On the Street Where You Live

Walker Avenue’s Colorful Thread

For its diverse denizens, a spark that begins over a wall of beer or
a ball of yarn inevitably ends with an enduring love affair of the heart

Story and Illustration by Robin Sutton Anders

Roger and Nancy Kimbrough can give you 1,600 good reasons why their customers drive from all over the country to shop at Bestway, the neighborhood grocery store they own on the corner of Walker and Elam — and they can all be found on one 80-foot-long “Wall of Beer.”

“We started with about 450 craft beers in our assortment in 2008,” remembers Roger Kimbrough. “People got so excited and asked if we could get this beer, or that beer.” Following customer requests, the Kimbroughs quickly doubled their inventory to 900. Today, they showcase all 1,600 options on a refrigerator wall organized by geography, eastern North Carolina on one end, California on the other. A vast selection of imports hailing from countries like the Netherlands and Thailand rest on nearby shelving.    

High praise from influential critics, such as BeerAdvocate.com and RateBeer.com attract out-of-staters who amend road trips to include a stop at the Walker Avenue institution. Once they shop The Wall and stuff their trunks full of small-batch, quaffable delicacies, they discover what the locals already know: Bestway stands in good company.

If you head over to Walker Avenue — the 2.4 mile stretch that starts on West Market Street, runs through the Lindley Park and Sunset Hills neighborhoods and dead-ends at UNCG’s towering Jackson Library — and ask any of the pedestrians what they’re up to, a good number of them are likely either coming from or making their way to “the corner.”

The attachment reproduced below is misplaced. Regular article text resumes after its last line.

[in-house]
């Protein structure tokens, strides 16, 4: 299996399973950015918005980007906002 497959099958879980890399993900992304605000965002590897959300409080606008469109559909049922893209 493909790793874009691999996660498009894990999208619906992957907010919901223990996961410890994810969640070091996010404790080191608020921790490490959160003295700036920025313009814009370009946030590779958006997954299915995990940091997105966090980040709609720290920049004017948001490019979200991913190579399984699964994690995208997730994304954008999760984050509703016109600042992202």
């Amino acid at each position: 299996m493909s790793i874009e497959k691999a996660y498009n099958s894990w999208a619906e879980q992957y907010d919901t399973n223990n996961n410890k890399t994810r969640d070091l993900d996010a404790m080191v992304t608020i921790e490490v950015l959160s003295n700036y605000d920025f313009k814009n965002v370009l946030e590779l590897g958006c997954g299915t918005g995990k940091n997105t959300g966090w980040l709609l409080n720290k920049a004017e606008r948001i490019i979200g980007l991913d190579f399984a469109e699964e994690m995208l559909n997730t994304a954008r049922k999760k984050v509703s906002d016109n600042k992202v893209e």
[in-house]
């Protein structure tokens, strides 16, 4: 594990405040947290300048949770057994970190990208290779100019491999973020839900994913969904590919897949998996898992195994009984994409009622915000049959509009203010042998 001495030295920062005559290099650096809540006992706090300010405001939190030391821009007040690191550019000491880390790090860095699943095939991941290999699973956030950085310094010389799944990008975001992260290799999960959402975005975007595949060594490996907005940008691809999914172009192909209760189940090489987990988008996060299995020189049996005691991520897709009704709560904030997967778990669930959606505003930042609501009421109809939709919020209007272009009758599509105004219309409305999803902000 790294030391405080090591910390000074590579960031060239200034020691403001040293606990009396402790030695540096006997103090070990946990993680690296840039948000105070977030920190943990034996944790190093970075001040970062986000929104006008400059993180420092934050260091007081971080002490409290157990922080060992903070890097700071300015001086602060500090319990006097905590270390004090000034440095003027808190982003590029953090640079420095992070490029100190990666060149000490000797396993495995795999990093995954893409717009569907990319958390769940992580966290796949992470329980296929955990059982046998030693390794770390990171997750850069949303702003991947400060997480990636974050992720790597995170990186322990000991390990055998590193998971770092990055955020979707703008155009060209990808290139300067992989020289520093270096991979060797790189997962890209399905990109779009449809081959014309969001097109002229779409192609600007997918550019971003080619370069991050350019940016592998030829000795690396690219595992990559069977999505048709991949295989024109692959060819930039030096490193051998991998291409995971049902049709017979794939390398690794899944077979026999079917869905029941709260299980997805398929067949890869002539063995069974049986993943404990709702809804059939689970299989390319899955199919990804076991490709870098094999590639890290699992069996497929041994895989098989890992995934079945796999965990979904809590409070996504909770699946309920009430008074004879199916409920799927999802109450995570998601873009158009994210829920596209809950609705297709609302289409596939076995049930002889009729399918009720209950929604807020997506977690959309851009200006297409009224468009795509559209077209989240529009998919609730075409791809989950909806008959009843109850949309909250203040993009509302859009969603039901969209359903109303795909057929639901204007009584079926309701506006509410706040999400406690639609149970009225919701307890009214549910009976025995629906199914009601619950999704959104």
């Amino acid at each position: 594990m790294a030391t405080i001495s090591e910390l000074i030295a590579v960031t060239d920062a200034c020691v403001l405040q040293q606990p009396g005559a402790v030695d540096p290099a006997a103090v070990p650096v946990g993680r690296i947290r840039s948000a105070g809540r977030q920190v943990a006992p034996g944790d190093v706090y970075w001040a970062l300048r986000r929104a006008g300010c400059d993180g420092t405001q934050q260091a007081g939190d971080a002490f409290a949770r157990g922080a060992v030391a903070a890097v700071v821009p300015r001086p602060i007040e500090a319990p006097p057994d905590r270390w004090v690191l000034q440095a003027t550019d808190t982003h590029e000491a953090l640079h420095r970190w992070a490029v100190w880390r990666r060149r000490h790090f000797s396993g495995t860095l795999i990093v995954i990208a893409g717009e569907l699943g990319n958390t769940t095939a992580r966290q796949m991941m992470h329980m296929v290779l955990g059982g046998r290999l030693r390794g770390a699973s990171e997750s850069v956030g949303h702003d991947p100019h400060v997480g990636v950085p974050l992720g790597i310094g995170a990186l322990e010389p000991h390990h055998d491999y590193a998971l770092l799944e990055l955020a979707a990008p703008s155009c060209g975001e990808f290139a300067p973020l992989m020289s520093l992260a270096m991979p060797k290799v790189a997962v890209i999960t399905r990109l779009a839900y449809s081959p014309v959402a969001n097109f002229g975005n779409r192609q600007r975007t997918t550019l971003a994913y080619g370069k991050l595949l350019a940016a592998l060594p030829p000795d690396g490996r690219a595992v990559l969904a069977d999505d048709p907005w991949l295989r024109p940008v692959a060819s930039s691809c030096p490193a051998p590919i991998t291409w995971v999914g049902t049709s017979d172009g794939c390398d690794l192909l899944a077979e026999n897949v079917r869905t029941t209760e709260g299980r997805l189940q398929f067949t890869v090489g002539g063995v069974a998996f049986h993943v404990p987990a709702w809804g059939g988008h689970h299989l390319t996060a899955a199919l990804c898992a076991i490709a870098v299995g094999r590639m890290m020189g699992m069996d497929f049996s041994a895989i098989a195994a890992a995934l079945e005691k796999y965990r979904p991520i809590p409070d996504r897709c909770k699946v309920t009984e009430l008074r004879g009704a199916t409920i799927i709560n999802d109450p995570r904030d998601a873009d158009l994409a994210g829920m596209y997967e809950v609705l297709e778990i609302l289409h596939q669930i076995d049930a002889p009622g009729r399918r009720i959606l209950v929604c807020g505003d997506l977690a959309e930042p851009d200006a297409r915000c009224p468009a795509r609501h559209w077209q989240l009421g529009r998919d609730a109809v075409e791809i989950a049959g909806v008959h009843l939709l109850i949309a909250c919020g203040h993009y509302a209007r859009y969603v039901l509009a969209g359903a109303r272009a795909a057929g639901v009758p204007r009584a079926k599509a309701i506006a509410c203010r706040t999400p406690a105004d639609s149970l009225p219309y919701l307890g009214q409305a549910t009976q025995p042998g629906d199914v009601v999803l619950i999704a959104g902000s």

They’re referring to the intersection of Walker and Elam, where Bestway operates alongside a handful of Greensboro’s most popular bars and restaurants. The road crossing’s not much to look at. Most of the buildings are pretty old and much of the signage feels like your favorite well-worn old shirt — the colorful and tattered pieces are celebrated. Neighbors congregate on the concrete. Musicians settle in to liven the scene. Across the street, dudes high-five their way into Suds and Duds, the “Cheers” of the laundromat world. (A bar in the back with the basketball shooting game Hoop Fever and ten sports-dominated TVs give regulars a reason to collect their dirty socks.)

Right beside Suds, jukebox tunes (and the occasional live performer) from dive bars Wahoo’s and Walker’s filter into the street to mingle with the mix outside. Aromas of, arguably, Greensboro’s best pizza — dough prepared in-house with locally milled, organic flour and topped with fresh seasonal ingredients like Goat Lady chèvre and Bradd’s sweet Italian sausage — waft from
Sticks & Stones’ clay oven. Emma Key’s, a restored 1950s barber shop, serves up thick chocolate shakes and flat-top grilled burgers.